In their treatment study, Du, Jiang, and Vance  found that multimodal school-based group CBT (including parent training, teacher education, and group CBT) was effective for adolescents with IAD (n = 23), particularly in improving emotional state and regulation ability, behavioral and self-management style. The effect of another multimodal intervention consisting of solution-focused brief therapy (SFBT), family therapy, and CT was investigated among 52 adolescents with IAD in China. After three months of treatment, the scores on an IAD scale (IAD-DQ), the scores on the SCL-90, and the amount of time spent online decreased significantly . Orzack et al.  used a psychoeducational program, which combines psychodynamic and cognitive-behavioral theoretical perspectives, using a combination of Readiness to Change (RtC), CBT and MI interventions to treat a group of 35 men involved in problematic Internet-enabled sexual behavior (IESB). In this group treatment, the quality of life increased and the level of depressive symptoms decreased after 16 (weekly) treatment sessions, but the level of problematic Internet use failed to decrease significantly . Internet addiction related symptom scores significantly decreased after a group of 23 middle school students with IAD were treated with Behavioral Therapy (BT) or CT, detoxification treatment, psychosocial rehabilitation, personality modeling and parent training . Therefore, the authors concluded that psychotherapy, in particular CT and BT were effective in treating middle school students with IAD. Shek, Tang, and Lo  described a multi-level counseling program designed for young people with IAD based on the responses of 59 clients. Findings of this study suggest this multi-level counseling program (including counseling, MI, family perspective, case work and group work) is promising to help young people with IAD. Internet addiction symptom scores significantly decreased, but the program failed to increase psychological well-being significantly. A six-week group counseling program (including CBT, social competence training, training of self-control strategies and training of communication skills) was shown to be effective on 24 Internet-addicted college students in China . The authors reported that the adapted CIAS-R scores of the experimental group were significantly lower than those of the control group post-treatment. The reSTART Program
The authors of this article are currently, or have been, affiliated with the reSTART: Internet Addiction Recovery Program  in Fall City, Washington. The reSTART program is an inpatient Internet addiction recovery program which integrates technology detoxification (no technology for 45 to 90 days), drug and alcohol treatment, 12 step work, cognitive behavioral therapy (CBT), experiential adventure based therapy, Acceptance and Commitment therapy (ACT), brain enhancing interventions, animal assisted therapy, motivational interviewing (MI), mindfulness based relapse prevention (MBRP), Mindfulness based stress reduction (MBSR), interpersonal group psychotherapy, individual psychotherapy, individualized treatments for co-occurring disorders, psycho- educational groups (life visioning, addiction education, communication and assertiveness training, social skills, life skills, Life balance plan), aftercare treatments (monitoring of technology use, ongoing psychotherapy and group work), and continuing care (outpatient treatment) in an individualized, holistic approach.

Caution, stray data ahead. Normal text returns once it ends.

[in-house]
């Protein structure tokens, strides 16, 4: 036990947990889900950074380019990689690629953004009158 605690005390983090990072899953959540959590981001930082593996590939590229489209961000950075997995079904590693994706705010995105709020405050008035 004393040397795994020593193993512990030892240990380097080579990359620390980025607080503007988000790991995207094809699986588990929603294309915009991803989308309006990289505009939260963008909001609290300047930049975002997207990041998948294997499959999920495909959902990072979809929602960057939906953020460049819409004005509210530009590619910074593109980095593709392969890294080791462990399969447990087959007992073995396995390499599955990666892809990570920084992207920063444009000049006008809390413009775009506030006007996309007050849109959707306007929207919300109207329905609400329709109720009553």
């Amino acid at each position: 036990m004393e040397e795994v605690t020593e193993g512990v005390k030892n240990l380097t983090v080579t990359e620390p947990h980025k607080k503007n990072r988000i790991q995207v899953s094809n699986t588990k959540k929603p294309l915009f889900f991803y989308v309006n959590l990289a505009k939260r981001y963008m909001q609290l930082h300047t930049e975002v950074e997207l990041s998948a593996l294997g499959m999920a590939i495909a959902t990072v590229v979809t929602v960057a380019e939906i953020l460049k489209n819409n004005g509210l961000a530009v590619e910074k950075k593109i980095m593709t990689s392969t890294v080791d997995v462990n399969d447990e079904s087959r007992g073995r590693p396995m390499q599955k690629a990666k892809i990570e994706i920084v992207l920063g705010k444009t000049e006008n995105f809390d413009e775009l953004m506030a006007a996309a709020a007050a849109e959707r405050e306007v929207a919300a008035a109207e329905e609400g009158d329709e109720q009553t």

The first results from an ongoing OQ45.2  study (a self-reported measurement of subjective discomfort, interpersonal relationships and social role performance assessed on a weekly basis) of the short-term impact on 19 adults who complete the 45+ days program showed an improved score after treatment. Seventy-four percent of participants showed significant clinical improvement, 21% of participants showed no reliable change, and 5% deteriorated. The results have to be regarded as preliminary due to the small study sample, the self-report measurement and the lack of a control group. Despite these limitations, there is evidence that the program is responsible for most of the improvements demonstrated. CONCLUSION
As can be seen from this brief review, the field of Internet addiction is advancing rapidly even without its official recognition as a separate and distinct behavioral addiction and with continuing disagreement over diagnostic criteria. The ongoing debate whether IAD should be classified as an (behavioral) addiction, an impulse-control disorder or even an obsessive compulsive disorder cannot be satisfactorily resolved in this paper. But the symptoms we observed in clinical practice show a great deal of overlap with the symptoms commonly associated with (behavioral) addictions. Also it remains unclear to this day whether the underlying mechanisms responsible for the addictive behavior are the same in different types of IAD (e.g., online sexual addiction, online gaming, and excessive surfing). From our practical perspective the different shapes of IAD fit in one category, due to various Internet specific commonalities (e.g., anonymity, riskless interaction), commonalities in the underlying behavior (e.g., avoidance, fear, pleasure, entertainment) and overlapping symptoms (e.g., the increased amount of time spent online, preoccupation and other signs of addiction). Nevertheless more research has to be done to substantiate our clinical impression.